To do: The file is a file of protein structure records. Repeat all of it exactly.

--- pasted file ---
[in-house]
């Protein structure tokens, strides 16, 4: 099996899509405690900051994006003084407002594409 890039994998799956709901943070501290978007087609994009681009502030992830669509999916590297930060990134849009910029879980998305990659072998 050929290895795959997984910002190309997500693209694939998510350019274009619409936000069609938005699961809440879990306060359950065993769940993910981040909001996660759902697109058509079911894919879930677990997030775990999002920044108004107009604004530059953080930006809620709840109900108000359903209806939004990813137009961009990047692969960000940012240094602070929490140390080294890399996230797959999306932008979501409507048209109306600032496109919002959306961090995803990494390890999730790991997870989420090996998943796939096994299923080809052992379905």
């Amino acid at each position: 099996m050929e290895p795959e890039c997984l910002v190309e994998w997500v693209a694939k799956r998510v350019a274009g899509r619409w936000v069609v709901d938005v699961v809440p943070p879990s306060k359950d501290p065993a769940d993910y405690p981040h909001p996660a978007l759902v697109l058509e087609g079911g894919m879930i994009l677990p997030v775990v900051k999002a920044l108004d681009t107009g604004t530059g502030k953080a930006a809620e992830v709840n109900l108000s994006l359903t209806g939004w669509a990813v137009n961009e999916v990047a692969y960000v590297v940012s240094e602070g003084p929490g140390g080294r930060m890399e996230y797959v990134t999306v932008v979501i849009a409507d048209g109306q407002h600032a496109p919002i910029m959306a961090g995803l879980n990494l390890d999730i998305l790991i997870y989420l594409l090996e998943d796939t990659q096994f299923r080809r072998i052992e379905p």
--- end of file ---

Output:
[in-house]
């Protein structure tokens, strides 16, 4: 099996899509405690900051994006003084407002594409 890039994998799956709901943070501290978007087609994009681009502030992830669509999916590297930060990134849009910029879980998305990659072998 050929290895795959997984910002190309997500693209694939998510350019274009619409936000069609938005699961809440879990306060359950065993769940993910981040909001996660759902697109058509079911894919879930677990997030775990999002920044108004107009604004530059953080930006809620709840109900108000359903209806939004990813137009961009990047692969960000940012240094602070929490140390080294890399996230797959999306932008979501409507048209109306600032496109919002959306961090995803990494390890999730790991997870989420090996998943796939096994299923080809052992379905």
């Amino acid at each position: 099996m050929e290895p795959e890039c997984l910002v190309e994998w997500v693209a694939k799956r998510v350019a274009g899509r619409w936000v069609v709901d938005v699961v809440p943070p879990s306060k359950d501290p065993a769940d993910y405690p981040h909001p996660a978007l759902v697109l058509e087609g079911g894919m879930i994009l677990p997030v775990v900051k999002a920044l108004d681009t107009g604004t530059g502030k953080a930006a809620e992830v709840n109900l108000s994006l359903t209806g939004w669509a990813v137009n961009e999916v990047a692969y960000v590297v940012s240094e602070g003084p929490g140390g080294r930060m890399e996230y797959v990134t999306v932008v979501i849009a409507d048209g109306q407002h600032a496109p919002i910029m959306a961090g995803l879980n990494l390890d999730i998305l790991i997870y989420l594409l090996e998943d796939t990659q096994f299923r080809r072998i052992e379905p």